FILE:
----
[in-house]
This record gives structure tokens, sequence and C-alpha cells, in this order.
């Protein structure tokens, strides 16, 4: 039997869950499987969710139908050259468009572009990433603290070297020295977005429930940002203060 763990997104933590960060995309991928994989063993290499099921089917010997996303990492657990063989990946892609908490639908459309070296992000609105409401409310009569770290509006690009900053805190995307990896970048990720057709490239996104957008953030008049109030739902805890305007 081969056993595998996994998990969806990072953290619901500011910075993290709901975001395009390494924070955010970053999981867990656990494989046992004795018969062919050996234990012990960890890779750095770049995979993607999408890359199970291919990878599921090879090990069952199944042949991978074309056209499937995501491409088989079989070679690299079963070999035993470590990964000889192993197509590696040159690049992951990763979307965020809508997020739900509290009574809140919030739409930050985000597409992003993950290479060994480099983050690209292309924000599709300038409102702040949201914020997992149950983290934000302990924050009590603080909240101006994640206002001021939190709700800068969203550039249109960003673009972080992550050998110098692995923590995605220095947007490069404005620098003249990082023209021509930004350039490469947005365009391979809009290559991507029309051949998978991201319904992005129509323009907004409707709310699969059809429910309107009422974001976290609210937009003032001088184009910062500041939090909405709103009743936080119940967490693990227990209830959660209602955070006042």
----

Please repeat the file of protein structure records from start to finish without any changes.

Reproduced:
[in-house]
This record gives structure tokens, sequence and C-alpha cells, in this order.
């Protein structure tokens, strides 16, 4: 039997869950499987969710139908050259468009572009990433603290070297020295977005429930940002203060 763990997104933590960060995309991928994989063993290499099921089917010997996303990492657990063989990946892609908490639908459309070296992000609105409401409310009569770290509006690009900053805190995307990896970048990720057709490239996104957008953030008049109030739902805890305007 081969056993595998996994998990969806990072953290619901500011910075993290709901975001395009390494924070955010970053999981867990656990494989046992004795018969062919050996234990012990960890890779750095770049995979993607999408890359199970291919990878599921090879090990069952199944042949991978074309056209499937995501491409088989079989070679690299079963070999035993470590990964000889192993197509590696040159690049992951990763979307965020809508997020739900509290009574809140919030739409930050985000597409992003993950290479060994480099983050690209292309924000599709300038409102702040949201914020997992149950983290934000302990924050009590603080909240101006994640206002001021939190709700800068969203550039249109960003673009972080992550050998110098692995923590995605220095947007490069404005620098003249990082023209021509930004350039490469947005365009391979809009290559991507029309051949998978991201319904992005129509323009907004409707709310699969059809429910309107009422974001976290609210937009003032001088184009910062500041939090909405709103009743936080119940967490693990227990209830959660209602955070006042």